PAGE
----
Assuming the Trans Mountain expansion project gets underway as scheduled, it will present major challenges and opportunities for North Thompson businesses, according to Leslie Groulx.
“We need to work with business to get ready,” District of Clearwater’s chief administrative officer said during Clearwater and District’s annual general meeting on Thursday evening.
According to information provided by Groulx, construction is scheduled to start this fall with land clearing and construction of temporary sites.
Camp construction will take place during the first three months of 2018.
Actual construction of the new second pipeline will move in a generally north to south direction in the North Thompson Valley. It will begin in January, 2018 and continue until June, 2019.
The workforce is expected to peak with 700 workers in the Blue River area in the summer of 2018, with the peak of 700 moving to Clearwater that fall.
There will be a full service construction camp in Blue River with capacity for 550 people.
In Clearwater, there will be a sleeper-only camp with capacity for 350 people. A sleeper-only camp means the workers staying there will need to provide their own meals, etc.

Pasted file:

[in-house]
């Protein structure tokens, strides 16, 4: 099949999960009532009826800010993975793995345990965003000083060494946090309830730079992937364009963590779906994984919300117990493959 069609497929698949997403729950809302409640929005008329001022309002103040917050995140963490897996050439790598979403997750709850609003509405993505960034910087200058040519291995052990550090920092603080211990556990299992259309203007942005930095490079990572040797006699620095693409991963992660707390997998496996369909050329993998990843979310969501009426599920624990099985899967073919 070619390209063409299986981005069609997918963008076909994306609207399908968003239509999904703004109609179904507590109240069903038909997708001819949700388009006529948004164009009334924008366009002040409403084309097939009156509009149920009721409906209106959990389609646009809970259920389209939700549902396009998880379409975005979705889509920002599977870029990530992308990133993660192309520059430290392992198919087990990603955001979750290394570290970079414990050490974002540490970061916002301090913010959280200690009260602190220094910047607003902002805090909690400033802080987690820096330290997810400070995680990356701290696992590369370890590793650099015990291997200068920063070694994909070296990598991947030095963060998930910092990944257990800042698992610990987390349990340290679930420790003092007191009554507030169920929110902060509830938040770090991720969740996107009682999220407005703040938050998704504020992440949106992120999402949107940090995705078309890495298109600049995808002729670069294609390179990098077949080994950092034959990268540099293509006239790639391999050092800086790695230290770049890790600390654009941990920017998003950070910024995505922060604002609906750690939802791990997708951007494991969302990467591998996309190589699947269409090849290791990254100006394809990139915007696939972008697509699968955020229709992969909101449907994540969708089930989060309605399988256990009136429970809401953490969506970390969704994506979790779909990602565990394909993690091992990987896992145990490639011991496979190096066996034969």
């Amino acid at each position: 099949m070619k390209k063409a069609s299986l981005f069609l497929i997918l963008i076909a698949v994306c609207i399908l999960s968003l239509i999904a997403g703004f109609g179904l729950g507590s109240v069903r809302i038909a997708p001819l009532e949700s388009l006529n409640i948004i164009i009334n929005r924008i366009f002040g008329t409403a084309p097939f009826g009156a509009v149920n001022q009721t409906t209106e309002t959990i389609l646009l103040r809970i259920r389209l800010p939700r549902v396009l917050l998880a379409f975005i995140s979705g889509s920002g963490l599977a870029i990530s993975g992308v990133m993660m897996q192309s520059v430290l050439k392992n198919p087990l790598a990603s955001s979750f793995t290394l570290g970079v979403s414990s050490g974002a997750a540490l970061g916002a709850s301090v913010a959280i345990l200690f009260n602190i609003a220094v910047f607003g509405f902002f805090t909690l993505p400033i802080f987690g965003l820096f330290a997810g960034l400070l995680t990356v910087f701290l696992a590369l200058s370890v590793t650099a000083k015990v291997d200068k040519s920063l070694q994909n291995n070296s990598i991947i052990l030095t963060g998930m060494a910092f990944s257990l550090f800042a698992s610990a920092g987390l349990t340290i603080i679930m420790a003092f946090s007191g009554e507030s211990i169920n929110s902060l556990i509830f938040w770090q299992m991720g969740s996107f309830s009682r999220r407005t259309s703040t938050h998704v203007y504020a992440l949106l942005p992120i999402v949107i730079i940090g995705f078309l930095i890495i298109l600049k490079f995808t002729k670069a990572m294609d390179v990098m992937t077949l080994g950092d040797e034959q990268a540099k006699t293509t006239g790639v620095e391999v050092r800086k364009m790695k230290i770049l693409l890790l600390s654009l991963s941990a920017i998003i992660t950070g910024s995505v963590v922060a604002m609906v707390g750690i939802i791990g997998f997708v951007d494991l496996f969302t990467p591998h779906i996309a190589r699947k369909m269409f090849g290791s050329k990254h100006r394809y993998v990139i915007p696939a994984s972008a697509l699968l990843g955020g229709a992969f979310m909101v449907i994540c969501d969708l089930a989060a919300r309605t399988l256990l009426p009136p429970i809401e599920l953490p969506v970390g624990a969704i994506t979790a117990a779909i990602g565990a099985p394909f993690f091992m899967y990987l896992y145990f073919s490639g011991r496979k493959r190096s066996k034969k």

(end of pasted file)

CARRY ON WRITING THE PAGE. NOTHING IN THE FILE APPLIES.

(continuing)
Hotels, motels, RV parks and rentals will be used to accommodate to those who don’t have room in the camps.
Further south in the valley, reactivation of the existing second pipe from Darfield to Black Pines (just north of Kamloops) will take place from May, 2017 to January, 2019.
Restoration and post-construction monitoring along the route will start in 2019 and continue past 2020.
Trans Mountain anticipates spending $4.5 billion for goods and services on the project.
The company is committed to providing opportunities for Aboriginal, local and regional residents.